For more information about Clinique, call (800) 419-4041 or visit www.clinique.com

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See all reviews for this brand

Clinique At-A-Glance

Strengths: A few excellent moisturizers and serums; excellent sunscreens; very good cleansers and eye makeup removers; unique mattifying products; impressive selection of foundations, good concealers; some remarkable mascaras; much-improved eyeshadows, lip colors and blush formulas.

Weaknesses: Bar soaps (which can clog pores and dull skin); alcohol-based toners; unfortunate choice of jar packaging for antioxidant-loaded moisturizers.

Estee Lauder-owned Clinique launched the concept of cosmetics being "allergy-tested," "hypoallergenic," "100% fragrance-free," and "dermatologist tested." Of those marketing claims, the only one with significance is "100% fragrance-free," which, for the most part, Clinique maintains (although it does add some fragrant extracts to a few products). Unfortunately, terms like “hypoallergenic” and “dermatologist tested” aren’t regulated by the FDA and can mean anything—thus, you still need to rely on the ingredient list to tell you whether their product contains any ingredients with the potential to irritate skin.

That inconvenient fact aside, Clinique is leading the way with cutting-edge, state-of-the-art moisturizers and serums, plus some formidable makeup and more than a few excellent sunscreens. While Clinique has some products that we see as missteps for reasons discussed in their reviews, more than ever, what they offer is quite good (just have realistic expectations, as some of their claims go beyond what their products are capable of).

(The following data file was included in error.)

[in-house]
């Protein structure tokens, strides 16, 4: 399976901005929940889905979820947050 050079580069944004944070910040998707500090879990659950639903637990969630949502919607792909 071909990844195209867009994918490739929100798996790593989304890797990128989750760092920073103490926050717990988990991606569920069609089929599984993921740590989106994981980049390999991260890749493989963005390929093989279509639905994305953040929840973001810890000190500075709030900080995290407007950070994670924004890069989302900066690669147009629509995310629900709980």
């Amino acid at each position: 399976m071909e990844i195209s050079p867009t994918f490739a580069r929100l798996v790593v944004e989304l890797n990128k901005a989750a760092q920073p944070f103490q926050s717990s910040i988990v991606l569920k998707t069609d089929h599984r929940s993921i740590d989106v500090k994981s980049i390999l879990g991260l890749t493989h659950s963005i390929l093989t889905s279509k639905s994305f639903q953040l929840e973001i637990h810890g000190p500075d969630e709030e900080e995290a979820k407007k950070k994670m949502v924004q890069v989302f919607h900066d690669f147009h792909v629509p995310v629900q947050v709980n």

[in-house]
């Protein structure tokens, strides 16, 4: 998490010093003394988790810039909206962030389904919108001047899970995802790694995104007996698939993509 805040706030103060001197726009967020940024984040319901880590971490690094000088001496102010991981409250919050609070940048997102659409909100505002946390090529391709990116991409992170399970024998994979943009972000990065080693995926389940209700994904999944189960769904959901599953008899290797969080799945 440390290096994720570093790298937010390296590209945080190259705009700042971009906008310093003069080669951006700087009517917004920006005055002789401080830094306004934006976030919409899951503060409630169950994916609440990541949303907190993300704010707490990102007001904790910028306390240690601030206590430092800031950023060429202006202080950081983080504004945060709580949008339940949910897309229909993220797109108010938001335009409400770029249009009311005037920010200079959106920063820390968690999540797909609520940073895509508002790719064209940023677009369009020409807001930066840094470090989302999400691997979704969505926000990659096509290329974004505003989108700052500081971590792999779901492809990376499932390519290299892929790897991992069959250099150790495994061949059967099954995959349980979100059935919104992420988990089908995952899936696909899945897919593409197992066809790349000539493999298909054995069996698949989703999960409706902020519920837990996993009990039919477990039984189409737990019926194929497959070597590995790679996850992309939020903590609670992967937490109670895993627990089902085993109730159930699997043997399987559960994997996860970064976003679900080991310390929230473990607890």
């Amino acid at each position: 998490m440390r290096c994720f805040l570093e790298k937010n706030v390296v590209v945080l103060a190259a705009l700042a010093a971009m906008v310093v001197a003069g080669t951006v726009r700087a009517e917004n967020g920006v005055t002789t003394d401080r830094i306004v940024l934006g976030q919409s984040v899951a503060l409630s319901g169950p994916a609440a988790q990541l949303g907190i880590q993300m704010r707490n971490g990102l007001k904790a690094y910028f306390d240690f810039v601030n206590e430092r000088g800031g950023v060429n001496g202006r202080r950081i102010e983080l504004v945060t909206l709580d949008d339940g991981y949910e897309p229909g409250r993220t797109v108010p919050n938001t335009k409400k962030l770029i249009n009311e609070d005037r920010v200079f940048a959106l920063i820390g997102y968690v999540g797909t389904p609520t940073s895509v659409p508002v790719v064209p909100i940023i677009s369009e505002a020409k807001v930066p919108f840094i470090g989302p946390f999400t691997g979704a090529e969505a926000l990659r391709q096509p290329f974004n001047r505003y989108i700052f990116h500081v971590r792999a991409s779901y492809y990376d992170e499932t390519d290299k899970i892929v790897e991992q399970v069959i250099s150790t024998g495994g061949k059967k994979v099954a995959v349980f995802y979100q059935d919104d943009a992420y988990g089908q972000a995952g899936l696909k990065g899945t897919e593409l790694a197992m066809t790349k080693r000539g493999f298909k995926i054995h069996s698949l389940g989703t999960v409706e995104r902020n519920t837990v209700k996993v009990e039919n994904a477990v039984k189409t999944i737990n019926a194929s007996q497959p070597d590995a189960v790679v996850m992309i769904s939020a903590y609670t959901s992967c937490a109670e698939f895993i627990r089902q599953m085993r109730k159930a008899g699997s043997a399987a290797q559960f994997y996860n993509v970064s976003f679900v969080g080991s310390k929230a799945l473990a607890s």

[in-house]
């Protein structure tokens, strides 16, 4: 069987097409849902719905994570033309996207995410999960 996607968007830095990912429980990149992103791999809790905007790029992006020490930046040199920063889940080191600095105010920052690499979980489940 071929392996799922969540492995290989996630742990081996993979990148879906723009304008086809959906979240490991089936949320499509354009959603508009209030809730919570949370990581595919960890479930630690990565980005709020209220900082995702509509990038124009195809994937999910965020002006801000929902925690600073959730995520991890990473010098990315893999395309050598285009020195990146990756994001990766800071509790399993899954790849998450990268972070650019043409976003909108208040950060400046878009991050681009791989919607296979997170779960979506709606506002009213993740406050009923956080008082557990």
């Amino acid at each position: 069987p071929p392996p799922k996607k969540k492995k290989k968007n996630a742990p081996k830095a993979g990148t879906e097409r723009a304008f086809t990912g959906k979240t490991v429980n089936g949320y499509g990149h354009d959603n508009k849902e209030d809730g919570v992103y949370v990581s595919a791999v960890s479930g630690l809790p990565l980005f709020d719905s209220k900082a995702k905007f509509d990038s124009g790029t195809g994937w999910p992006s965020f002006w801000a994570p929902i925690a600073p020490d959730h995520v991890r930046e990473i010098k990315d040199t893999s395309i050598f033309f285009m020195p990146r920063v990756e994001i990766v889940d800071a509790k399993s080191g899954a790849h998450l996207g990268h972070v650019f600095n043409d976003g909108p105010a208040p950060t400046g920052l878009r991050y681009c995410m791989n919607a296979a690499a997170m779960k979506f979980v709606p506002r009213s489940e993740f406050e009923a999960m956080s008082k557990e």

Turning to makeup, Clinique continues to offer a vast palette of colors and textures, especially with their enormous selection of foundations—many of which feature effective sunscreens. Without a doubt, the numerous formulas offer something for every skin type and almost every skin color—though the blushes, eye makeup and lip colors are frequently not pigmented enough for deeper skin tones.

The bottom line is that, despite a few shortcomings, Clinique is one of the most comprehensive (and comparably affordable) department-store makeup lines, and it is completely understandable why they enjoy such broad appeal.

Note: Clinique is categorized as one that tests on animals because their products are sold in China. Although Clinique does not conduct animal testing for their products sold elsewhere, the Chinese government requires imported cosmetics be tested on animals, so foreign companies retailing there must comply. This requirement is why some brand’s state that they don’t test on animals “unless required by law”. Animal rights organizations consider cosmetic companies retailed in China to be brands that test on animals, and so does the Beautypedia Team.

For more information about Clinique, call (800) 419-4041 or visit www.clinique.com